Social media are used by an increasing number of political actors. A small subset of these is interested in pursuing extremist motives such as mobilization, recruiting or radicalization activities. In order to counteract these trends, online providers and state institutions reinforce their monitoring efforts, mostly relying on manual workflows. We propose a machine learning approach to support manual attempts towards identifying right-wing extremist content in German Twitter profiles. Based on a fine-grained conceptualization of right-wing extremism, we frame the task as ranking each individual profile on a continuum spanning different degrees of right-wing extremism, based on a nearest neighbour approach. A quantitative evaluation reveals that our ranking model yields robust performance (up to 0.81 F1 score) when being used for predicting discrete class labels. At the same time, the model provides plausible continuous ranking scores for a small sample of borderline cases at the division of right-wing extremism and New Right political movements.


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Towards Gene Recognition from Rare and Ambiguous Abbreviations using a Filtering Approach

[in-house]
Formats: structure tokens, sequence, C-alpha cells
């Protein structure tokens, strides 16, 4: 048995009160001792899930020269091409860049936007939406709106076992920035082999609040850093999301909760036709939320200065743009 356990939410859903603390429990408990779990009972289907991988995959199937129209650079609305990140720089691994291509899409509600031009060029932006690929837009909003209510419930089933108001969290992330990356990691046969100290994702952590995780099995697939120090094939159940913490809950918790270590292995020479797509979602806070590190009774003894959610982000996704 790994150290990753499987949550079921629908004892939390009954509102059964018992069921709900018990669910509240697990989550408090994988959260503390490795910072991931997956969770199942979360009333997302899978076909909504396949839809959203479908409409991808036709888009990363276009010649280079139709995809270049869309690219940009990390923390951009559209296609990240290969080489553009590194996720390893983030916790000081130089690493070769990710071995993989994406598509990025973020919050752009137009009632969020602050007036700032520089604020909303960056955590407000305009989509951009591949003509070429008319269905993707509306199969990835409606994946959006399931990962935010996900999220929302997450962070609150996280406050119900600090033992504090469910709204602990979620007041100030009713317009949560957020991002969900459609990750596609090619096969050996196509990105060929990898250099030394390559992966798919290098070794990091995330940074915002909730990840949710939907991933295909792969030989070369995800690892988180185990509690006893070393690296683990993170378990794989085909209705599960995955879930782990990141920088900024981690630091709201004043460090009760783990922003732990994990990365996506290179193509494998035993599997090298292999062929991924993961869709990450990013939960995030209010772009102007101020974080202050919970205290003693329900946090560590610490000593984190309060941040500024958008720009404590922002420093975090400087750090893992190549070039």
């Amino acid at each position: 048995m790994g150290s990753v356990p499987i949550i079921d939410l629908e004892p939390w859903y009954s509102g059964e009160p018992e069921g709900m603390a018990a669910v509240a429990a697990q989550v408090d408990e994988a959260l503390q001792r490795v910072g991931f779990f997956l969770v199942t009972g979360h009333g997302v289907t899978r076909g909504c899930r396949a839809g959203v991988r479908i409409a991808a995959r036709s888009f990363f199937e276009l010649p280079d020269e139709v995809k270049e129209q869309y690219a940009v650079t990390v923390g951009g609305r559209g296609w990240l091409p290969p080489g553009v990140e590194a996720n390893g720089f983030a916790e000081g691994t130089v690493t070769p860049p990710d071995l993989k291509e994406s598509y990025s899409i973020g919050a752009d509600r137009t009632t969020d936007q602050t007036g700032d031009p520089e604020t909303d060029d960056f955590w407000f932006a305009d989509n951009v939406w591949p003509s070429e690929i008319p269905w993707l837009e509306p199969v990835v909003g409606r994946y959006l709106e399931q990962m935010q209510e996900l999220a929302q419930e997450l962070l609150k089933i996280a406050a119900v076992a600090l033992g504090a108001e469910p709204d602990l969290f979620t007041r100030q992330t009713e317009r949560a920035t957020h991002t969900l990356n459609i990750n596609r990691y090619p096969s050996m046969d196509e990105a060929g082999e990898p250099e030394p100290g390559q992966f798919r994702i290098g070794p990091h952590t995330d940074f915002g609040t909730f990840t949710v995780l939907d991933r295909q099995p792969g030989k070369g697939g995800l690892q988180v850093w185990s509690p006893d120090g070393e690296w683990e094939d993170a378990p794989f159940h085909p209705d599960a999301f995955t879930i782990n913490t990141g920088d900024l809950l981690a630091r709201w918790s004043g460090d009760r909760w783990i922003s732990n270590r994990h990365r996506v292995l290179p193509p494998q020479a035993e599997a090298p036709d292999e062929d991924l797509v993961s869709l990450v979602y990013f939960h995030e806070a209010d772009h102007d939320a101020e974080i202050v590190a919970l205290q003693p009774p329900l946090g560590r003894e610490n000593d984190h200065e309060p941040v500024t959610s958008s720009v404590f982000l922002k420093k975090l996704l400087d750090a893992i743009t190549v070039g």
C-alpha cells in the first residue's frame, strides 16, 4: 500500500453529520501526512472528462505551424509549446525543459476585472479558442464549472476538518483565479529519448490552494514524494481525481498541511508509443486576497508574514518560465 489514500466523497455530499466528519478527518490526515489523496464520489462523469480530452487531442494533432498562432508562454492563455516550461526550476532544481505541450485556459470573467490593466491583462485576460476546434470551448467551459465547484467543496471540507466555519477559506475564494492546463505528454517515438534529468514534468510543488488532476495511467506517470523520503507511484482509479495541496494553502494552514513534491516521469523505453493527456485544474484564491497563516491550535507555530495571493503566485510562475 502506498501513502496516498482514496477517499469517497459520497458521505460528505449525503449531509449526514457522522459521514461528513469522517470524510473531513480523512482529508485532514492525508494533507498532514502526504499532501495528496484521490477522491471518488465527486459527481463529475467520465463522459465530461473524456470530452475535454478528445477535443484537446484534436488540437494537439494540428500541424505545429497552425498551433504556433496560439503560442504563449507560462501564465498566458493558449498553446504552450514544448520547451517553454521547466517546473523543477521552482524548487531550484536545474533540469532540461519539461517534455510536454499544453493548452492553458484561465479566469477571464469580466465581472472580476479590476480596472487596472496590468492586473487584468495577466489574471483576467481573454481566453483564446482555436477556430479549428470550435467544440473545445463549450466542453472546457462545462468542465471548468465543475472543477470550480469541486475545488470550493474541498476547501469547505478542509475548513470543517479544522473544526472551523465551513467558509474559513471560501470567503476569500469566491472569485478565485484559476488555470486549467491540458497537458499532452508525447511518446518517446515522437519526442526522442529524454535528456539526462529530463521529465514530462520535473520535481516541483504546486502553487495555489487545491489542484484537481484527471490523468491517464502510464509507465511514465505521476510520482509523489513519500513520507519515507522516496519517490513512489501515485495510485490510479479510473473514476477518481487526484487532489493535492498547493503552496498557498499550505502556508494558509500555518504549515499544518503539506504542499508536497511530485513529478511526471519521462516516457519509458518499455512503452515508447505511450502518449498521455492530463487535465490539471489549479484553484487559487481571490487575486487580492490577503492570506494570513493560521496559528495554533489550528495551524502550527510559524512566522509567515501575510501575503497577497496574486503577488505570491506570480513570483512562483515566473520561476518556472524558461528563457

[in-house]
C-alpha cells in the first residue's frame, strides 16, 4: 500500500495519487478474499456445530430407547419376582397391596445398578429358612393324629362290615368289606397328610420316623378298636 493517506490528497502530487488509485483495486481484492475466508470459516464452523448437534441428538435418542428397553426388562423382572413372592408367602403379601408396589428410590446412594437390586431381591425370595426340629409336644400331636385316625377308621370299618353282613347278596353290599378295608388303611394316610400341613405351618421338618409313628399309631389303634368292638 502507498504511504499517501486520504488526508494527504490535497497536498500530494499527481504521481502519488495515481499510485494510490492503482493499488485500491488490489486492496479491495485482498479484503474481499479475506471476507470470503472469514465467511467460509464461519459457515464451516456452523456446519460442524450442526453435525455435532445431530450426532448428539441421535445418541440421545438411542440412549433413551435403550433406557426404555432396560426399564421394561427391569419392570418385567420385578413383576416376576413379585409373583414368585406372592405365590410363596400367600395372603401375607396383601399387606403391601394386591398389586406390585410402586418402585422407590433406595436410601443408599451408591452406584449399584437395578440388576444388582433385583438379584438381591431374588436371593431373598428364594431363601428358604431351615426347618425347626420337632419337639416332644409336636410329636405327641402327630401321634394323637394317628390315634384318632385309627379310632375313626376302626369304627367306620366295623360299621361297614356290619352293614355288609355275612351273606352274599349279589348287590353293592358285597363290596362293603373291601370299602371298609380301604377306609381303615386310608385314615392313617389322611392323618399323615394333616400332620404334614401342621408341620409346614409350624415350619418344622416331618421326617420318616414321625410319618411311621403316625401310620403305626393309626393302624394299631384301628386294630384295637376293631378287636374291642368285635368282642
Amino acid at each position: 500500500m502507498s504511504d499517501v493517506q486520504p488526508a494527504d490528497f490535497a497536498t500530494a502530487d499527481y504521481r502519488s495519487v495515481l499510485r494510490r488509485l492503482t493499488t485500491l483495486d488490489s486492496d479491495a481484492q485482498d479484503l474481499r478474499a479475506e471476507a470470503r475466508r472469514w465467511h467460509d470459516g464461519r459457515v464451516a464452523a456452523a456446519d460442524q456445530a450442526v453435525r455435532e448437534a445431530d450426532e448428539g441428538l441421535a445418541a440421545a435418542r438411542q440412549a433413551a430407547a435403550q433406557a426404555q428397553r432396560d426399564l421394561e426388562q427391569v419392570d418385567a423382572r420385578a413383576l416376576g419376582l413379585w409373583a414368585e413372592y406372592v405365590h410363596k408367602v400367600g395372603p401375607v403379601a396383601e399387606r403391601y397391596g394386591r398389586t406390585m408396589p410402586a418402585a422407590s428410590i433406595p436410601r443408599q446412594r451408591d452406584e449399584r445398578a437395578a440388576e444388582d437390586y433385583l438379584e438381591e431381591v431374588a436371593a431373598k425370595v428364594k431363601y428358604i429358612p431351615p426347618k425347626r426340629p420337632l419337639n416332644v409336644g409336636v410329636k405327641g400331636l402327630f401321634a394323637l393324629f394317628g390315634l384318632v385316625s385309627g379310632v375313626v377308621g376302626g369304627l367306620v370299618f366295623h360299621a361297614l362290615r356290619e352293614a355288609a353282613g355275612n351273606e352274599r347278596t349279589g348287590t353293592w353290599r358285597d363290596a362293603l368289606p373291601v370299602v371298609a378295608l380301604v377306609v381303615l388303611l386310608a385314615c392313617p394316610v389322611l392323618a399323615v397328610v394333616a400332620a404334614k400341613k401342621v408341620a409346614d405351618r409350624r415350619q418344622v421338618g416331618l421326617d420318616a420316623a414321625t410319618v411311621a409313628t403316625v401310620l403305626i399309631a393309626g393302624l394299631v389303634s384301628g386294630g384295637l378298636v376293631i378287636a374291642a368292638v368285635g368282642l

Matthias Hartung | Roman Klinger | Matthias Zwick | Philipp Cimiano
Proceedings of BioNLP 2014

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Ontology-based Extraction of Structured Information from Publications on Preclinical Experiments for Spinal Cord Injury Treatments
Benjamin Paassen | Andreas Stöckel | Raphael Dickfelder | Jan Philip Göpfert | Nicole Brazda | Tarek Kirchhoffer | Hans Werner Müller | Roman Klinger | Matthias Hartung | Philipp Cimiano
Proceedings of the Third Workshop on Semantic Web and Information Extraction


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Exploring Supervised LDA Models for Assigning Attributes to Adjective-Noun Phrases
Matthias Hartung | Anette Frank
Proceedings of the 2011 Conference on Empirical Methods in Natural Language Processing

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Assessing Interpretable, Attribute-related Meaning Representations for Adjective-Noun Phrases in a Similarity Prediction Task
Matthias Hartung | Anette Frank
Proceedings of the GEMS 2011 Workshop on GEometrical Models of Natural Language Semantics


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A Structured Vector Space Model for Hidden Attribute Meaning in Adjective-Noun Phrases
Matthias Hartung | Anette Frank
Proceedings of the 23rd International Conference on Computational Linguistics (Coling 2010)

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A Semi-supervised Type-based Classification of Adjectives: Distinguishing Properties and Relations
Matthias Hartung | Anette Frank
Proceedings of the Seventh International Conference on Language Resources and Evaluation (LREC'10)